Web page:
April 2018

Sunday, March 11, 2012

Strength of Spirit

"Nurture strength of spirit to shield you in sudden misfortune." Max Erhmann, "Desiderata"

Little Brother Matt asked me yesterday how my spirit has stayed so strong through these brain tumors. I do not know.

If I did know, I would bottle it and sell it for a very low price so that anyone could afford it. I would call it "Strength of Spirit." I don't know what would be in it: maybe banana, orange juice, plain non-fat yogurt, faith, and magic.

I asked Ann last night why she thinks I have had such a strong spirit. "I don't know," she said, "but I've been surprised. You've been stronger dealing with these brain tumors than you used to be when you had the flu."

Before my tumors, when I got sick, I channeled my Dad. When he gets sick, he lies in bed and moans. He used to have a bell by the bed to summon Mom when he wanted something.

Once, when he was lying in bed moaning, he wanted some Sprite with some ice in it, so he rang the bell and asked Mom for his Sprite with ice. She nodded and delivered it to him. A minute after she left, he rang the bell again. "Could you bring me a cold wet washcloth to put on my forehead?"

She delivered the washcloth and placed it gently on his feveish forehead. Then she ripped the clapper from the bell.

Yep, I used to channel Dad. Now, I channel my Grandmother Matthews.

My maternal grandmother grew up in a poor Southern farming family during the depression. Her mother died when grandmother was five years old. Her aunt hanged herself from the rafters in the family barn when grandmother was a child. Her beloved "Papa," who sold the family cow so that grandmother could have a winter coat, died when grandmother was a teenager. Grandmother was the second of four children and put her siblings through college, though she wasn't able to attend college herself.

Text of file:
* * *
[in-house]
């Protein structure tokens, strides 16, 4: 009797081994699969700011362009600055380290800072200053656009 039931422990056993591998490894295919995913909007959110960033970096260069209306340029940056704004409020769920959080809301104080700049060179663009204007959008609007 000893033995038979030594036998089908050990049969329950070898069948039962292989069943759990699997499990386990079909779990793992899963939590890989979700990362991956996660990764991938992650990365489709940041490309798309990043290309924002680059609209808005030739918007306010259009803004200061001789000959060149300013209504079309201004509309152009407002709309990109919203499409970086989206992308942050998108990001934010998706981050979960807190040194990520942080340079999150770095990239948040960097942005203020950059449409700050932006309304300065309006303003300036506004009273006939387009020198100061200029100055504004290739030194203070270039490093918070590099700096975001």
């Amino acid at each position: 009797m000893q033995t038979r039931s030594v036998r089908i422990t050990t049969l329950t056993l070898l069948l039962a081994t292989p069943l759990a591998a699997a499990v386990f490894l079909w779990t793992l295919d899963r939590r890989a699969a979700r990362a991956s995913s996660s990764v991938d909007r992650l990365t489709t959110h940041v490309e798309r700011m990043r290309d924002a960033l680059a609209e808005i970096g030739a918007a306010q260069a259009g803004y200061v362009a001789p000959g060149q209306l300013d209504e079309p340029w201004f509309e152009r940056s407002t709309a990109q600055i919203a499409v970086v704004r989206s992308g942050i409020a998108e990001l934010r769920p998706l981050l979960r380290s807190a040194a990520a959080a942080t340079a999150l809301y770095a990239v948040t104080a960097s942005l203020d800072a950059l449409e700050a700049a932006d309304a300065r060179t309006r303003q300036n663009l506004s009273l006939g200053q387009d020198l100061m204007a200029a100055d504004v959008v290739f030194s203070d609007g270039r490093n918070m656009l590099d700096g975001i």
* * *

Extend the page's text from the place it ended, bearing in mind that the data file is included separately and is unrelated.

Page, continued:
Grandmom was tough, and she had no patience for softness. Whenever my granddad was doing one of his favorite things, like watching Westerns, playing horseshoes, or eatin' a good t'mater, she would holler at him, "Robert!" She did not drawl. She yelled quickly, the way you might yell to a frog, "Ribbit!"

Perhaps with these tumors, I have channeled my Grandmother Matthews. Like her, I am a survivor, but I don't yell so much.

Maybe I would call that solution, "Grandmother Matthews." Like me, Matt carries her name, though I am named for her first name and he for her last. He named his oldest son for her maiden name, Hayden.

Her name and her spirit run deep and wide in our family. We have her to draw on. She's a guardian angel for us.

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